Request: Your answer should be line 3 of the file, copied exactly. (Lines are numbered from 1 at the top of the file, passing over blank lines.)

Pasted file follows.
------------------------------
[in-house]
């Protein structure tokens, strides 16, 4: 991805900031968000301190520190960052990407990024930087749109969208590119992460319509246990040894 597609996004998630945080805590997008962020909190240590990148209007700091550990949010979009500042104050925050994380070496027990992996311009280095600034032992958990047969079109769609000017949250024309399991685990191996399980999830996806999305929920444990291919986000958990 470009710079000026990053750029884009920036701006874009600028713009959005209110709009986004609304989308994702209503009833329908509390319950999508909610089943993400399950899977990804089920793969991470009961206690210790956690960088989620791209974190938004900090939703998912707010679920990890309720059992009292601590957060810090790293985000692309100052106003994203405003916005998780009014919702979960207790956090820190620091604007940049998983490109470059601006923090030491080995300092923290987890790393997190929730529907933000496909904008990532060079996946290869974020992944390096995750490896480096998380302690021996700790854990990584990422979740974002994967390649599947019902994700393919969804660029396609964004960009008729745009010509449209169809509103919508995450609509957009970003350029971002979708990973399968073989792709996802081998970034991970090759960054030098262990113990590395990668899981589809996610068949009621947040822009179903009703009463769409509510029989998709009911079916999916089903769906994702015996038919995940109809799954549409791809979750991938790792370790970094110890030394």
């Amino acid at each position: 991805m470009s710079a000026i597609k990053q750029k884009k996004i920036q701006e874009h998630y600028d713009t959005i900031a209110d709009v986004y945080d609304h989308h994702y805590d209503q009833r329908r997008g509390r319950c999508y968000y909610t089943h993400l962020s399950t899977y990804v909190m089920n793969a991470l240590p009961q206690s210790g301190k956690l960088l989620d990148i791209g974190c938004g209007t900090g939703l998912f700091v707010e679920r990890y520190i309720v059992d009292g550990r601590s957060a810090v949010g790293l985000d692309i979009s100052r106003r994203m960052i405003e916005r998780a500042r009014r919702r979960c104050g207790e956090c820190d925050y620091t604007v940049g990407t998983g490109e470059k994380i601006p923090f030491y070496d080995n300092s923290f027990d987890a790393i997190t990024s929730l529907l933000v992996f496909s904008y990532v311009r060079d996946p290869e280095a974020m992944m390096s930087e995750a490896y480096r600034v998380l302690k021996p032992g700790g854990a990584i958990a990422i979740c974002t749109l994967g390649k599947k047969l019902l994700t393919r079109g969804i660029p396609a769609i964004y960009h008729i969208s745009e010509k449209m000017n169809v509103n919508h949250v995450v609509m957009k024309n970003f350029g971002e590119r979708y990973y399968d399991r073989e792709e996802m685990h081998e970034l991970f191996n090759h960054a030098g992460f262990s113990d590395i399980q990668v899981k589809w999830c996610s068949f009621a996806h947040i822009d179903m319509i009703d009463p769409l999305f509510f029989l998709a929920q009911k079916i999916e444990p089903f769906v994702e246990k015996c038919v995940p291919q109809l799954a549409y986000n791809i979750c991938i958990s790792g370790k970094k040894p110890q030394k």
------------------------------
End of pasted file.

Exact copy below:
């Amino acid at each position: 991805m470009s710079a000026i597609k990053q750029k884009k996004i920036q701006e874009h998630y600028d713009t959005i900031a209110d709009v986004y945080d609304h989308h994702y805590d209503q009833r329908r997008g509390r319950c999508y968000y909610t089943h993400l962020s399950t899977y990804v909190m089920n793969a991470l240590p009961q206690s210790g301190k956690l960088l989620d990148i791209g974190c938004g209007t900090g939703l998912f700091v707010e679920r990890y520190i309720v059992d009292g550990r601590s957060a810090v949010g790293l985000d692309i979009s100052r106003r994203m960052i405003e916005r998780a500042r009014r919702r979960c104050g207790e956090c820190d925050y620091t604007v940049g990407t998983g490109e470059k994380i601006p923090f030491y070496d080995n300092s923290f027990d987890a790393i997190t990024s929730l529907l933000v992996f496909s904008y990532v311009r060079d996946p290869e280095a974020m992944m390096s930087e995750a490896y480096r600034v998380l302690k021996p032992g700790g854990a990584i958990a990422i979740c974002t749109l994967g390649k599947k047969l019902l994700t393919r079109g969804i660029p396609a769609i964004y960009h008729i969208s745009e010509k449209m000017n169809v509103n919508h949250v995450v609509m957009k024309n970003f350029g971002e590119r979708y990973y399968d399991r073989e792709e996802m685990h081998e970034l991970f191996n090759h960054a030098g992460f262990s113990d590395i399980q990668v899981k589809w999830c996610s068949f009621a996806h947040i822009d179903m319509i009703d009463p769409l999305f509510f029989l998709a929920q009911k079916i999916e444990p089903f769906v994702e246990k015996c038919v995940p291919q109809l799954a549409y986000n791809i979750c991938i958990s790792g370790k970094k040894p110890q030394k």